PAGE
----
These Same-Sex Couples Couldn’t Get Married in China, So They Came to America

China decriminalized homosexuality in the 1990s, but same-sex marriage isn’t legal.
Xu Na hugs her new wife at a group wedding in California. (Photo: Lucy Nicholson/Reuters)
Jun 11, 2015· 1 MIN READ
Michael Schramm is a University of Michigan student covering social justice and economics. His work has appeared in USA Today and The Michigan Daily.

Earlier this week, several Chinese same-sex couples had a dream come true in California: They got married. Tears filled the eyes of those attending as the couples—dressed in blue suits, black suits, dresses, and overalls—exchanged their vows in the historically gay neighborhood of West Hollywood.

China decriminalized homosexuality in 1997 but hasn’t legalized same-sex marriage. So these couples’ marriages won’t be legal in their home country.

Clearly, the battle to provide lesbian, gay, bisexual, and transgender people with basic human rights is gaining traction around the world. At least 21 countries have legalized same-sex marriage; last month, Ireland became the first country to legalize same-sex marriage by popular vote. The U.S. Supreme Court is expected to rule on same-sex marriage in the coming weeks. This comes as the majority of Americans support the right of same-sex couples to marry.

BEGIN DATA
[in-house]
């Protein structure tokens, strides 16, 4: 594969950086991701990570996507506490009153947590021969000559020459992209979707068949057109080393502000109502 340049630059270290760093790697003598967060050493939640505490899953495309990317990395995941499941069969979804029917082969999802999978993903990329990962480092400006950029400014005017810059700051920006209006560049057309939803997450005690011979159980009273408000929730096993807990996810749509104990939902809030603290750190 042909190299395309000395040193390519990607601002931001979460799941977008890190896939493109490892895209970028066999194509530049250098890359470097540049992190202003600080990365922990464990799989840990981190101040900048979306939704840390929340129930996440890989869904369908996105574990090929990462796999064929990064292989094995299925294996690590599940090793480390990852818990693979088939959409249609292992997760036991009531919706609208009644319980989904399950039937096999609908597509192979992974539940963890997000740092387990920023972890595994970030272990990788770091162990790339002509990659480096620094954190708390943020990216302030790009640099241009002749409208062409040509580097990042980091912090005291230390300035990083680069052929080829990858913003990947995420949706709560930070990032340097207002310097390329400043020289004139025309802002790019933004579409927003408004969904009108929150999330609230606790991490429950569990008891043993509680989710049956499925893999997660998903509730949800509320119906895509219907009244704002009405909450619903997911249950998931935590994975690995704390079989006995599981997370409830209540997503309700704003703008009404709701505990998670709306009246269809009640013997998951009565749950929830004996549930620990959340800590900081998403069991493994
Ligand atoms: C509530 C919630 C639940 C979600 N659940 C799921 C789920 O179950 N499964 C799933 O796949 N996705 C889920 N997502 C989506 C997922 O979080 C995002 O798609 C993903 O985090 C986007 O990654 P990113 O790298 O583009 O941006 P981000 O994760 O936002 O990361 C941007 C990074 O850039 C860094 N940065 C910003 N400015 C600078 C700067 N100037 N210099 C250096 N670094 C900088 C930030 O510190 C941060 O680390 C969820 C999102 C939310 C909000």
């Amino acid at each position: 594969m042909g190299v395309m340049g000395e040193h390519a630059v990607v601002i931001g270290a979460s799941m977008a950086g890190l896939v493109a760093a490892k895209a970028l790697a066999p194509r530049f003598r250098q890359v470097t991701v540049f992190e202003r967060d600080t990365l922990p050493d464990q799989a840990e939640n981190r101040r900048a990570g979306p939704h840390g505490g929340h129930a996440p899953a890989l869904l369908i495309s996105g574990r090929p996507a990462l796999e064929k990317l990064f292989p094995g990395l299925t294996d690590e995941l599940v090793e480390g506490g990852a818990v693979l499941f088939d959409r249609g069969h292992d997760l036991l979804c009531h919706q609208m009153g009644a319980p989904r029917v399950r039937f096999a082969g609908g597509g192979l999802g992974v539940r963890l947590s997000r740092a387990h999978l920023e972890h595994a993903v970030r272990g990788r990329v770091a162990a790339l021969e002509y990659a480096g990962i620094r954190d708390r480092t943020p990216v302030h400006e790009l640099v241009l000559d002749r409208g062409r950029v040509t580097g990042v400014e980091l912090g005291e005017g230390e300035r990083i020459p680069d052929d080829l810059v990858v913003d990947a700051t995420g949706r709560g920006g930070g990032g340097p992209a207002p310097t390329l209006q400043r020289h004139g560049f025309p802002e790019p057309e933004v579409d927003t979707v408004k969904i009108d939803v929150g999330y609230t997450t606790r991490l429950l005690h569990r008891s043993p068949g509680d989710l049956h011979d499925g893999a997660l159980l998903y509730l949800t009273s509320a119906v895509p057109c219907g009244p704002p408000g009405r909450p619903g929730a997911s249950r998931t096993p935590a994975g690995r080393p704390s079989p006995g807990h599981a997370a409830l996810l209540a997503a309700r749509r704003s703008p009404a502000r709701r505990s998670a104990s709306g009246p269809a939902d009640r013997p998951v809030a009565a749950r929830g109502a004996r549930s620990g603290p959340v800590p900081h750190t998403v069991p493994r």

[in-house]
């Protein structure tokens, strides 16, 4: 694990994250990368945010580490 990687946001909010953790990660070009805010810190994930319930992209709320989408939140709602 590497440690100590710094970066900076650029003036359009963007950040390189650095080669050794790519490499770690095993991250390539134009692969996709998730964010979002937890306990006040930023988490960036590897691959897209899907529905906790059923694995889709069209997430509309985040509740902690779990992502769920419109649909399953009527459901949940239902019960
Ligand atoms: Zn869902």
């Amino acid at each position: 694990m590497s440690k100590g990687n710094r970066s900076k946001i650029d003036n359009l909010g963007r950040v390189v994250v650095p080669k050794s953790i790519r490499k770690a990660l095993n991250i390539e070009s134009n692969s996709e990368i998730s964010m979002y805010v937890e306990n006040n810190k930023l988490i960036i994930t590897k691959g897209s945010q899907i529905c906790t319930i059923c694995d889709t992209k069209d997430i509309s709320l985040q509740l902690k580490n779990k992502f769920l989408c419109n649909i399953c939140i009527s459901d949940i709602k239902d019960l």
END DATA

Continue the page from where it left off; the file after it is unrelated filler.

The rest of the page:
The Chinese couples entered a contest called “We Do,” sponsored by Taobao, a Chinese shopping website that is a subsidiary of Alibaba. The contest asked for lesbian, gay, bisexual, and transgender couples to submit a video describing their relationship and explaining why they wanted to get married. The companies helping Taobao chose 20 submissions, and then visitors to Taobao’s website selected the 10 couples given the opportunity to marry.

A Reuters photographer, Lucy Nicholson, captured the moment. Here are some of her images.

Duan Rongfeng has makeup applied before marrying his partner of 11 years.

Hu Zhidong adjusts his fiance's boutonniere before they exchange vows.
Xu Na marries Xue Mengyao.
Xu Na and her new wife display their rings.
Duan Rongfeng lifts his new husband, Li Tao.
Chinese couples celebrate after getting married in California.